Scientists of the Max Planck Institute of Neurobiology in Martinsried have now shown that growing nerve cells realise when they've reached their target area in the fly brain thanks to the interaction of two genes. Similar mechanisms are also likely to play a role during the development of the vertebrate brain and could thus be important for a better understanding of certain developmental disorders.
The photoreceptor nerve cells (green) of the fly\'s compound eye send their axons to the brain\'s optic ganglia. Scientists have now discovered that the axons are able to recognize their target area in the brain thanks to the interaction of two genes. Credit: Max Planck Institute of Neurobiology / Suzuki
The nervous system is incredibly complex. Millions and even many billion nerve cells are created during development. Each of these cells sets up connections to their neighbouring cells and then sends out a long connecting cable, the axon, to a different brain region. Once the axon has reached its target area it connects itself with the local nerve cells. In this way a processing chain is established which allows us, for example, to see a cup, recognize it as such, reach out and take hold of it. Had there been a misconnection between the nerve cells somewhere along the way between the eyes and the hand, it would be impossible to reach the coffee in the cup.It is thus essential for nerve cells to connect to the correct partner cells. Based on this fact, scientists of the Max Planck Institute of Neurobiology in Martinsried and colleagues from Kyoto investigated how an axon knows where it should stop growing and start setting up connections with surrounding cells. For their investigation, the neurobiologists analyzed the function of genes that play a role in the development of the visual system of the fruit fly.
"We assume that very similar mechanisms play a role also in other organisms – including humans", explains Takashi Suzuki, lead author of the study. "We are now a good way into understanding how to manipulate the cells in such a way that they are certain to reach their target area." This knowledge would be an important foundation for eventual therapies of developmental disorders based upon a misguided growth of nerve cells. The knowledge may also help in the guidance of regenerating nerve cells back to their old connection sites.
Hakeda-Suzuki S*, Berger-Mueller S*, Tomasi T, Usui T, Horiuchi S, Uemura T, Suzuki T (*equal contribution)
Golden Goal Collaborates with Flamingo in Conferring Synaptic-Layer Specificity in the Visual System Nature Neuroscience,February 14 2011
Stefanie Merker | EurekAlert!
Toward a 'smart' patch that automatically delivers insulin when needed
18.01.2017 | American Chemical Society
127 at one blow...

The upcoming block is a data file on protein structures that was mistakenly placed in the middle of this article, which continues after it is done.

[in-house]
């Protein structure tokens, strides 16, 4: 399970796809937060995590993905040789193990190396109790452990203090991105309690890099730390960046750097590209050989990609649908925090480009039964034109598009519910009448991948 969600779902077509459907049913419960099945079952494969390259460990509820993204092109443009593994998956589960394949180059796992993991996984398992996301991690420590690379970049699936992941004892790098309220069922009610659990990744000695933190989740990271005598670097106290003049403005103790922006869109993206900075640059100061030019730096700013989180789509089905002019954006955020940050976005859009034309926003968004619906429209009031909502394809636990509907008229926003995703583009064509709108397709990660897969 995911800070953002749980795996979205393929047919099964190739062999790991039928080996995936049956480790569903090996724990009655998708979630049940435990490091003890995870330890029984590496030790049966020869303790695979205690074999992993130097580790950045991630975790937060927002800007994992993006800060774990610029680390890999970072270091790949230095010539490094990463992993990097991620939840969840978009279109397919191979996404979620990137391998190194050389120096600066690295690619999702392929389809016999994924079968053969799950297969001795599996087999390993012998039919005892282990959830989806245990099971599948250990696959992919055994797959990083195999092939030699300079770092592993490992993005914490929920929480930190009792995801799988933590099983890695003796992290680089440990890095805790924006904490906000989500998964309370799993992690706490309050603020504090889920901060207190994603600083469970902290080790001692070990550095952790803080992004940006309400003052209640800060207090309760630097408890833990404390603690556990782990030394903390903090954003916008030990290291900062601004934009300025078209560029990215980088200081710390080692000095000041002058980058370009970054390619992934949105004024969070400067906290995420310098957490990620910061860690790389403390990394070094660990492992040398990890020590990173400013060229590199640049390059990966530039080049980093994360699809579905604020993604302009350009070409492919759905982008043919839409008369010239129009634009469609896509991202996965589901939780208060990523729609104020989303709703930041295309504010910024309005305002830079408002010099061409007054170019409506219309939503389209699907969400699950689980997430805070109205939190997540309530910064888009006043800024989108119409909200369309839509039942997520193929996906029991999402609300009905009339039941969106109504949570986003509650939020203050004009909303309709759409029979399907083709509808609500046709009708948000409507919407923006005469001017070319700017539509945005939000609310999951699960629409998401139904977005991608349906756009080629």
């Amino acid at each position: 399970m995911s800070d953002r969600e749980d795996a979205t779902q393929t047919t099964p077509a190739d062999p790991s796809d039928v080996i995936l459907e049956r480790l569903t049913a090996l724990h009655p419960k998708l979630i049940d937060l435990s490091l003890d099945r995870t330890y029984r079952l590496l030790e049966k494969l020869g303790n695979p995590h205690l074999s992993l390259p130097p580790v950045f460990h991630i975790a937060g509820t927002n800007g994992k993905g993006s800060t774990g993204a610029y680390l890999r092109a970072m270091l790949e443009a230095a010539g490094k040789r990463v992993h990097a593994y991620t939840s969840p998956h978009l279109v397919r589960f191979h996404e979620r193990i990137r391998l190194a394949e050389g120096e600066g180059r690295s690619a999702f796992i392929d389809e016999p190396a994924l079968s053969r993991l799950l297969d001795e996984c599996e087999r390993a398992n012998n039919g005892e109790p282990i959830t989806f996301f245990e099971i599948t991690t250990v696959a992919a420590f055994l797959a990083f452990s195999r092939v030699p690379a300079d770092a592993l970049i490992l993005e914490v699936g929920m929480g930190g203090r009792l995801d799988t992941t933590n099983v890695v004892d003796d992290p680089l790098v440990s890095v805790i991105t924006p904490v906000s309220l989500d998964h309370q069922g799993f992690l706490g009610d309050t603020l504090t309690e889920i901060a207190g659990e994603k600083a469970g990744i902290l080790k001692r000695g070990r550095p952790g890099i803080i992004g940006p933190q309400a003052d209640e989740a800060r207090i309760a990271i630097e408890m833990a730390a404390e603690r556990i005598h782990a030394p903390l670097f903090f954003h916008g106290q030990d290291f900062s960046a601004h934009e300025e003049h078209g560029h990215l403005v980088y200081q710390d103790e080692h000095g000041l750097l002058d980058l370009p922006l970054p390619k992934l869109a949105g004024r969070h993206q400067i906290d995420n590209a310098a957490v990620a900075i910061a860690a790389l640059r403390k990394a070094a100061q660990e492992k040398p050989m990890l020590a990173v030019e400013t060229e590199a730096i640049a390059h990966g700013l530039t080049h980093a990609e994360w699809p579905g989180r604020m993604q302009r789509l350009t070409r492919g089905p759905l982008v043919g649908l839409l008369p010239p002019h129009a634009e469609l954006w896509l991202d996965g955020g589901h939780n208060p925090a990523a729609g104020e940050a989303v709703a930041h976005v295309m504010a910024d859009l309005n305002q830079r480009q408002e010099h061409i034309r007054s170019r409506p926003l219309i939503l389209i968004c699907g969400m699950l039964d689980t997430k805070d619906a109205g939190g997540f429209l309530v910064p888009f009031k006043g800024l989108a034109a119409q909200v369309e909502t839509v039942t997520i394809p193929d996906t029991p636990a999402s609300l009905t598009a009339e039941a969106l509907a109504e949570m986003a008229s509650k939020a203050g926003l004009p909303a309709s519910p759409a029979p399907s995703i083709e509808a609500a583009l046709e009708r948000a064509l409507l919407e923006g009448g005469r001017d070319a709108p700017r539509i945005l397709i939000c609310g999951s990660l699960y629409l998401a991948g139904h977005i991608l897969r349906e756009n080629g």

18.01.2017 | Stiftung Zoologisches Forschungsmuseum Alexander Koenig, Leibniz-Institut für Biodiversität der Tiere
Yersiniae cause severe intestinal infections. Studies using Yersinia pseudotuberculosis as a model organism aim to elucidate the infection mechanisms of these...
Researchers from the University of Hamburg in Germany, in collaboration with colleagues from the University of Aarhus in Denmark, have synthesized a new superconducting material by growing a few layers of an antiferromagnetic transition-metal chalcogenide on a bismuth-based topological insulator, both being non-superconducting materials.
While superconductivity and magnetism are generally believed to be mutually exclusive, surprisingly, in this new material, superconducting correlations...
Laser-driving of semimetals allows creating novel quasiparticle states within condensed matter systems and switching between different states on ultrafast time scales
Studying properties of fundamental particles in condensed matter systems is a promising approach to quantum field theory. Quasiparticles offer the opportunity...
Among the general public, solar thermal energy is currently associated with dark blue, rectangular collectors on building roofs. Technologies are needed for aesthetically high quality architecture which offer the architect more room for manoeuvre when it comes to low- and plus-energy buildings. With the “ArKol” project, researchers at Fraunhofer ISE together with partners are currently developing two façade collectors for solar thermal energy generation, which permit a high degree of design flexibility: a strip collector for opaque façade sections and a solar thermal blind for transparent sections. The current state of the two developments will be presented at the BAU 2017 trade fair.
As part of the “ArKol – development of architecturally highly integrated façade collectors with heat pipes” project, Fraunhofer ISE together with its partners...
At TU Wien, an alternative for resource intensive formwork for the construction of concrete domes was developed. It is now used in a test dome for the Austrian Federal Railways Infrastructure (ÖBB Infrastruktur).
Concrete shells are efficient structures, but not very resource efficient. The formwork for the construction of concrete domes alone requires a high amount of...
10.01.2017 | Event News
09.01.2017 | Event News
05.01.2017 | Event News
18.01.2017 | Power and Electrical Engineering
18.01.2017 | Materials Sciences
18.01.2017 | Life Sciences